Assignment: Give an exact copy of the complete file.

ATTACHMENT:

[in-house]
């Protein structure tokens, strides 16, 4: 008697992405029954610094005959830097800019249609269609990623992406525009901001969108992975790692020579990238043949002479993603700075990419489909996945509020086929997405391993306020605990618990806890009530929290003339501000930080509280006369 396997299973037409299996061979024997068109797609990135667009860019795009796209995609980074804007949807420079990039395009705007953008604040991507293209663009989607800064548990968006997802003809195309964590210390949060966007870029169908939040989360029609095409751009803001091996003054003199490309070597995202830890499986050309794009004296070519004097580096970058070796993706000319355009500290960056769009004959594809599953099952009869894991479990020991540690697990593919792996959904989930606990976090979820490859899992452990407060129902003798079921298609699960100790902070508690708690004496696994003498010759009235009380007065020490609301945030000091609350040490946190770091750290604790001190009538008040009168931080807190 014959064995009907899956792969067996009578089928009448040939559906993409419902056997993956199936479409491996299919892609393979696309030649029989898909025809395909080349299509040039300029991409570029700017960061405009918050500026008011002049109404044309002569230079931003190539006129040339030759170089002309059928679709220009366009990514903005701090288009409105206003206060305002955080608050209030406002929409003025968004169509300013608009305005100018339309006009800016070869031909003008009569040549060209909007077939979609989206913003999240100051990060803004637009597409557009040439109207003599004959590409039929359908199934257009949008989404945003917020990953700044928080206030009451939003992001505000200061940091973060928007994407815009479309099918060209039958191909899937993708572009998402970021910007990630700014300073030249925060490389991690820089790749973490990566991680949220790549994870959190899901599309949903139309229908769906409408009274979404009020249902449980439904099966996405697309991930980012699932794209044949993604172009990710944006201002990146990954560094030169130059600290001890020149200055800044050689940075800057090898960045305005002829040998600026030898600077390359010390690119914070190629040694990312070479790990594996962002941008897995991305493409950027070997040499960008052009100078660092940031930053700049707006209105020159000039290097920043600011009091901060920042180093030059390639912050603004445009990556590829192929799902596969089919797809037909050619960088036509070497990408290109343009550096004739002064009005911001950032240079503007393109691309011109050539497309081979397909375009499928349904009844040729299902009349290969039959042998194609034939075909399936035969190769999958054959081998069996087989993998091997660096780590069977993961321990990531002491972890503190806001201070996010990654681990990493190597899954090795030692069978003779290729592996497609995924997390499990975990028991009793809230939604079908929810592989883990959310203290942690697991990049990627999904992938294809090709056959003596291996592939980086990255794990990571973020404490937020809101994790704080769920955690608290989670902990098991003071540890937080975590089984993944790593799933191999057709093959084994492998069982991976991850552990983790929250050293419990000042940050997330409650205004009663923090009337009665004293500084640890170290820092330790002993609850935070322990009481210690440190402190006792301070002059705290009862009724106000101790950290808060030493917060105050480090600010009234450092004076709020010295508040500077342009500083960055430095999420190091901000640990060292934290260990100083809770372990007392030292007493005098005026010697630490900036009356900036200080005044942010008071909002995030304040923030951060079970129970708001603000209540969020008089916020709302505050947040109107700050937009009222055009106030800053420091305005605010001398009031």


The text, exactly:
[in-house]
């Protein structure tokens, strides 16, 4: 008697992405029954610094005959830097800019249609269609990623992406525009901001969108992975790692020579990238043949002479993603700075990419489909996945509020086929997405391993306020605990618990806890009530929290003339501000930080509280006369 396997299973037409299996061979024997068109797609990135667009860019795009796209995609980074804007949807420079990039395009705007953008604040991507293209663009989607800064548990968006997802003809195309964590210390949060966007870029169908939040989360029609095409751009803001091996003054003199490309070597995202830890499986050309794009004296070519004097580096970058070796993706000319355009500290960056769009004959594809599953099952009869894991479990020991540690697990593919792996959904989930606990976090979820490859899992452990407060129902003798079921298609699960100790902070508690708690004496696994003498010759009235009380007065020490609301945030000091609350040490946190770091750290604790001190009538008040009168931080807190 014959064995009907899956792969067996009578089928009448040939559906993409419902056997993956199936479409491996299919892609393979696309030649029989898909025809395909080349299509040039300029991409570029700017960061405009918050500026008011002049109404044309002569230079931003190539006129040339030759170089002309059928679709220009366009990514903005701090288009409105206003206060305002955080608050209030406002929409003025968004169509300013608009305005100018339309006009800016070869031909003008009569040549060209909007077939979609989206913003999240100051990060803004637009597409557009040439109207003599004959590409039929359908199934257009949008989404945003917020990953700044928080206030009451939003992001505000200061940091973060928007994407815009479309099918060209039958191909899937993708572009998402970021910007990630700014300073030249925060490389991690820089790749973490990566991680949220790549994870959190899901599309949903139309229908769906409408009274979404009020249902449980439904099966996405697309991930980012699932794209044949993604172009990710944006201002990146990954560094030169130059600290001890020149200055800044050689940075800057090898960045305005002829040998600026030898600077390359010390690119914070190629040694990312070479790990594996962002941008897995991305493409950027070997040499960008052009100078660092940031930053700049707006209105020159000039290097920043600011009091901060920042180093030059390639912050603004445009990556590829192929799902596969089919797809037909050619960088036509070497990408290109343009550096004739002064009005911001950032240079503007393109691309011109050539497309081979397909375009499928349904009844040729299902009349290969039959042998194609034939075909399936035969190769999958054959081998069996087989993998091997660096780590069977993961321990990531002491972890503190806001201070996010990654681990990493190597899954090795030692069978003779290729592996497609995924997390499990975990028991009793809230939604079908929810592989883990959310203290942690697991990049990627999904992938294809090709056959003596291996592939980086990255794990990571973020404490937020809101994790704080769920955690608290989670902990098991003071540890937080975590089984993944790593799933191999057709093959084994492998069982991976991850552990983790929250050293419990000042940050997330409650205004009663923090009337009665004293500084640890170290820092330790002993609850935070322990009481210690440190402190006792301070002059705290009862009724106000101790950290808060030493917060105050480090600010009234450092004076709020010295508040500077342009500083960055430095999420190091901000640990060292934290260990100083809770372990007392030292007493005098005026010697630490900036009356900036200080005044942010008071909002995030304040923030951060079970129970708001603000209540969020008089916020709302505050947040109107700050937009009222055009106030800053420091305005605010001398009031």